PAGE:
In reply to Keith Tanner:
I'd be pretty happy with 220ish hp out of my BMW M42 (same displacement, but I have no idea the relative potentials of those two engines).
I wonder how appropriately-sized the Millenia unit is... Presumably the Lightning unit would be massive for my application. Hey, the Millenia units are all over Ebay for ~$500. They look sort of long. this Autorotor unit is 1.5L to the Millenia unit's 2.3... I'll have see if I can dig up sizing info...
For the weight savings and packaging, I'd love to believe Whipple's claim of often avoiding intercooling, but I'm seriously dubious...
If for an M42, just use a smaller turbo.......the DASC guys proved supercharging is pointless on that engine. Turbocharging though, several guys have gotten good power from them.
In reply to yamaha:
Was it the engine, or the DASC setup?
I hate to write off the system most likely to give me the instant response I want because nobody got a particular system working well.
That's a non-intercooled Roots setup, isn't it?
Early WRXes were notorious for having really laggy turbo systems, due to restrictive exhaust with multiple cats, and even a cat before the turbo (which is a really bad idea as far as response goes). I think that got at least a bit better in the later ones, but I'm not sure by how much.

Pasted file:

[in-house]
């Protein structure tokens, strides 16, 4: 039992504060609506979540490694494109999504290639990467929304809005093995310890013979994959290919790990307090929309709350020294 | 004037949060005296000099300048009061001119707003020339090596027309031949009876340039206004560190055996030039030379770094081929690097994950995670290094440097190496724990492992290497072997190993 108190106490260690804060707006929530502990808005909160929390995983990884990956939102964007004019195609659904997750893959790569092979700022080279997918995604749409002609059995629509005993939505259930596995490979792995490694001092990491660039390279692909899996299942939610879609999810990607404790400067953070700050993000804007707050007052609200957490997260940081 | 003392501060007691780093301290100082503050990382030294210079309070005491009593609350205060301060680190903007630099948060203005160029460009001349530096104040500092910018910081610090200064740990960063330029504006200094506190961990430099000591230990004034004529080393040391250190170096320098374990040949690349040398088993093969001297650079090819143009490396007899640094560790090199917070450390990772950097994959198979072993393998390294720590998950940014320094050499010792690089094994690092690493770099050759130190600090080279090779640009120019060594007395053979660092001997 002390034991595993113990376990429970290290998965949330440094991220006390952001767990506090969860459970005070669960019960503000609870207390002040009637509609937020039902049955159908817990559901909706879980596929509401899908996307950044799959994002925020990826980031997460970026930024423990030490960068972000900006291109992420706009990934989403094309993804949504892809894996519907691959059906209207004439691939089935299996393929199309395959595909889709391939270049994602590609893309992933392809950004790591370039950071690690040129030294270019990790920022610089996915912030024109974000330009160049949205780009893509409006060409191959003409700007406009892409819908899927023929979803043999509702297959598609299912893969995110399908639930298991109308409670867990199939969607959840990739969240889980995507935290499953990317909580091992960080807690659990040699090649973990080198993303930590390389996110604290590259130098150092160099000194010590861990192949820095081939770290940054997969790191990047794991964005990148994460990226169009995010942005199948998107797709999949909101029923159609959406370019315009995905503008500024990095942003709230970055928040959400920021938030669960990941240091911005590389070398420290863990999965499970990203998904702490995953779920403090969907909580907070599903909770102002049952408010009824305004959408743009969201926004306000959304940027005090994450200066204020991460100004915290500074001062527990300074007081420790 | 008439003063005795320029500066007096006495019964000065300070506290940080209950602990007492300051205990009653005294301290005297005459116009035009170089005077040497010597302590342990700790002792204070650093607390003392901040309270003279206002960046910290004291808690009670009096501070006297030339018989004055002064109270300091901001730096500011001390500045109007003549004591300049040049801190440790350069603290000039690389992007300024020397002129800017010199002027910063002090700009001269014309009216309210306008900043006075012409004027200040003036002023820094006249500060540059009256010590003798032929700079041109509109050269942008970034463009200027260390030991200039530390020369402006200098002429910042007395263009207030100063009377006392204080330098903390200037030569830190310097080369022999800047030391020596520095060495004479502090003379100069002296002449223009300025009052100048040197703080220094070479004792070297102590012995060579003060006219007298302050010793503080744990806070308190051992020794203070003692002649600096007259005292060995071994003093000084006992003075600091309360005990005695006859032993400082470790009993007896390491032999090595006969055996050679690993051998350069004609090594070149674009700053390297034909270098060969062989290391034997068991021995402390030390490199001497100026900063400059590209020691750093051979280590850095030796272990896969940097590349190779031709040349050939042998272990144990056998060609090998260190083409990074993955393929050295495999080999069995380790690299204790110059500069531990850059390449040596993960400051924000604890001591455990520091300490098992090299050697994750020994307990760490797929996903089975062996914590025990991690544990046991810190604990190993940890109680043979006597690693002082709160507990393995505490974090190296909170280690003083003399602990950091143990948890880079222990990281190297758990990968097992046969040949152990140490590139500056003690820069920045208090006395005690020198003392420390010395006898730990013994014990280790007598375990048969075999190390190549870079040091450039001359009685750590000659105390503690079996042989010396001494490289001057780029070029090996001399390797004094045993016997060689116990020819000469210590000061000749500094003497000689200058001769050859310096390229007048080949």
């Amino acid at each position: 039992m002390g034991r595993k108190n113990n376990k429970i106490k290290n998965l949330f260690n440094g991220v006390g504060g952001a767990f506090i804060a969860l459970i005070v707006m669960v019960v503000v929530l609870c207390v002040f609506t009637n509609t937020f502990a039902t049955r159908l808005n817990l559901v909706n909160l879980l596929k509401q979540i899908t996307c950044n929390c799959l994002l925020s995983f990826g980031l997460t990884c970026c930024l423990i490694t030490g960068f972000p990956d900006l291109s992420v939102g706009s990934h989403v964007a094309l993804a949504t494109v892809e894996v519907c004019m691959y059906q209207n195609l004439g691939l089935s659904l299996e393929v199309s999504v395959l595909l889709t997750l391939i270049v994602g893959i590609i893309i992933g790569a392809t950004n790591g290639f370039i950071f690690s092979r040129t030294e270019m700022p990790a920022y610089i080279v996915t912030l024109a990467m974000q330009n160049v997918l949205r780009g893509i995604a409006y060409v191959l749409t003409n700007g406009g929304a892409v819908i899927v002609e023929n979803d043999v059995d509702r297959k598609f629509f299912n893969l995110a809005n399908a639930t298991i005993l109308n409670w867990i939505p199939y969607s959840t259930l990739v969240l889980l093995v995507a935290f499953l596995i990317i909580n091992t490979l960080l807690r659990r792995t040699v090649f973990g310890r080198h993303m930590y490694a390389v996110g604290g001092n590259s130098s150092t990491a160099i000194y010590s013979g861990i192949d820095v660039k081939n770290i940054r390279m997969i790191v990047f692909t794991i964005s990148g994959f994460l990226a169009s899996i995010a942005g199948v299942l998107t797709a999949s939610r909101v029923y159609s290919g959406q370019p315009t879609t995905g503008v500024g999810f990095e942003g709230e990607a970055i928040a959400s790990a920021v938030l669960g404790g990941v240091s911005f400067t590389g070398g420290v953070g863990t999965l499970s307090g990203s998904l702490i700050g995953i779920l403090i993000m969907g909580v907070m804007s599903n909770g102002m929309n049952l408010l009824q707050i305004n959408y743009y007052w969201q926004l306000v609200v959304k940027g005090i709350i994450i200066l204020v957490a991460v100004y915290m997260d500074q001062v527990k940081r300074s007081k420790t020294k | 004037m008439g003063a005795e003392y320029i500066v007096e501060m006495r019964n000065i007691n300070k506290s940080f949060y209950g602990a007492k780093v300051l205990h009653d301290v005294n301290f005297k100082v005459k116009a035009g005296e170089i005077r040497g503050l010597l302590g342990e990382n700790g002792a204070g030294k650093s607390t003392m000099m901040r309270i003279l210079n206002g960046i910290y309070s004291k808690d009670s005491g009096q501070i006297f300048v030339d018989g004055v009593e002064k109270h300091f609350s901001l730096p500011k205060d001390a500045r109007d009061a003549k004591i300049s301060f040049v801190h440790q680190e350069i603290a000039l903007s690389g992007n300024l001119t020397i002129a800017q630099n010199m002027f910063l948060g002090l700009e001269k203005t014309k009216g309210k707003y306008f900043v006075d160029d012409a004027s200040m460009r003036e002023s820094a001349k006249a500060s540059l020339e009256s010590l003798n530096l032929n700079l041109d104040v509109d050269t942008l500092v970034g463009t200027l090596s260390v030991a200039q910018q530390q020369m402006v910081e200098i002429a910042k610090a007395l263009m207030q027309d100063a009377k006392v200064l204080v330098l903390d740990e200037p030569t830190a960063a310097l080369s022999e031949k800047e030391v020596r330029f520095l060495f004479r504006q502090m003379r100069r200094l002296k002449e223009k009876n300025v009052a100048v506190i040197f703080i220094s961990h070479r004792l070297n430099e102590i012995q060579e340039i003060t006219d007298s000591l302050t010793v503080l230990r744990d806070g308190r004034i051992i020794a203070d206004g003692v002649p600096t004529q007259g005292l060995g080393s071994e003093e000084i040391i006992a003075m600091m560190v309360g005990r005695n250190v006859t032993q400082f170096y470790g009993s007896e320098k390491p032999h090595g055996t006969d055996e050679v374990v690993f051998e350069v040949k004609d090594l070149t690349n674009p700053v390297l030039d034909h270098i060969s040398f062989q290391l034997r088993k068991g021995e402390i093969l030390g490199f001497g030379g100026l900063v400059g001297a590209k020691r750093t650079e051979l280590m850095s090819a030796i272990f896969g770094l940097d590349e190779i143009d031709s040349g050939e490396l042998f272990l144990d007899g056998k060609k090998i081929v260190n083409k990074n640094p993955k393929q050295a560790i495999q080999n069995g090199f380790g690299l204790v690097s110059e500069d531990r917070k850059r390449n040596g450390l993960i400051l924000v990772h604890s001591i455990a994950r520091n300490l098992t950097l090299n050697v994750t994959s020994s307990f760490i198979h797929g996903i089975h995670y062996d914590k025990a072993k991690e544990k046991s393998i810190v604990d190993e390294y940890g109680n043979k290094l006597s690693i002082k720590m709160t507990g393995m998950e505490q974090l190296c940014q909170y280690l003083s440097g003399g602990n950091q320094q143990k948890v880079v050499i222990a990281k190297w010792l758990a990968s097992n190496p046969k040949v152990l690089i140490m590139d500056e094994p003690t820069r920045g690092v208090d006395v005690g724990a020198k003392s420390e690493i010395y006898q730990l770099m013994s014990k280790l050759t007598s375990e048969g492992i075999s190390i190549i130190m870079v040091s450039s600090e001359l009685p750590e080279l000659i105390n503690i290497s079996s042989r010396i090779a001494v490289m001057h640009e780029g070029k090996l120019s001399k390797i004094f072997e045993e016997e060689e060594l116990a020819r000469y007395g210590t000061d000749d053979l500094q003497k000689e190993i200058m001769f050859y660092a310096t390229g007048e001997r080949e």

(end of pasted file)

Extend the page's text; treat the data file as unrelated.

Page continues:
Most OEM turbos are on the small side, designed to produce lots of torque at low RPMs and with little lag. My old B5 S4 (2.7L, twin KKK K03s, stock), for example, made peak torque at like 2000 RPM, and it fell off a lot above 5000 (redline of 7000). Except for the slight whooshing noise, you almost couldn't tell that that car had turbos at all, and it made noticably better low-end torque than the 4.2L naturally aspirated V8 in the B6 S4 that I replaced it with.
Aftermarket turbo kits are usually sized larger than OEM applications, those K03s max out around 180-200 crank hp each, whereas the GT2554 that Keith mentioned (which is about as small as you'll find in any aftermarket kit) is good for more like 250. The GT2560 in my Miata is rated at 300, and in top gear on the freeway will go from vacuum to full boost in under half a second. In 2nd or 3rd gear (like at the autox) it goes to full boost in about as much time as it takes to get your foot to the floor.
One other important difference in forced induction systems is how they respond to altitude. Positive displacement superchargers (and I think most traditional centrifugal ones, too) behave like naturally aspirated cars -- as the altitude rides and ambient pressure drops, the torque curve drops proportionally but stays the same shape. Turbo cars, OTOH, will spin the turbos faster to make up for the altitude losses to some degree. Raising altitude on a turbo will raise the boost threshold (minimum RPM to make full boost) and increase lag, but the peak power will not drop anywhere close to as much as a supercharged or NA car. If it's got MAP-referenced electric boost control and enough headroom in the turbo, it may not even drop the peak power at all.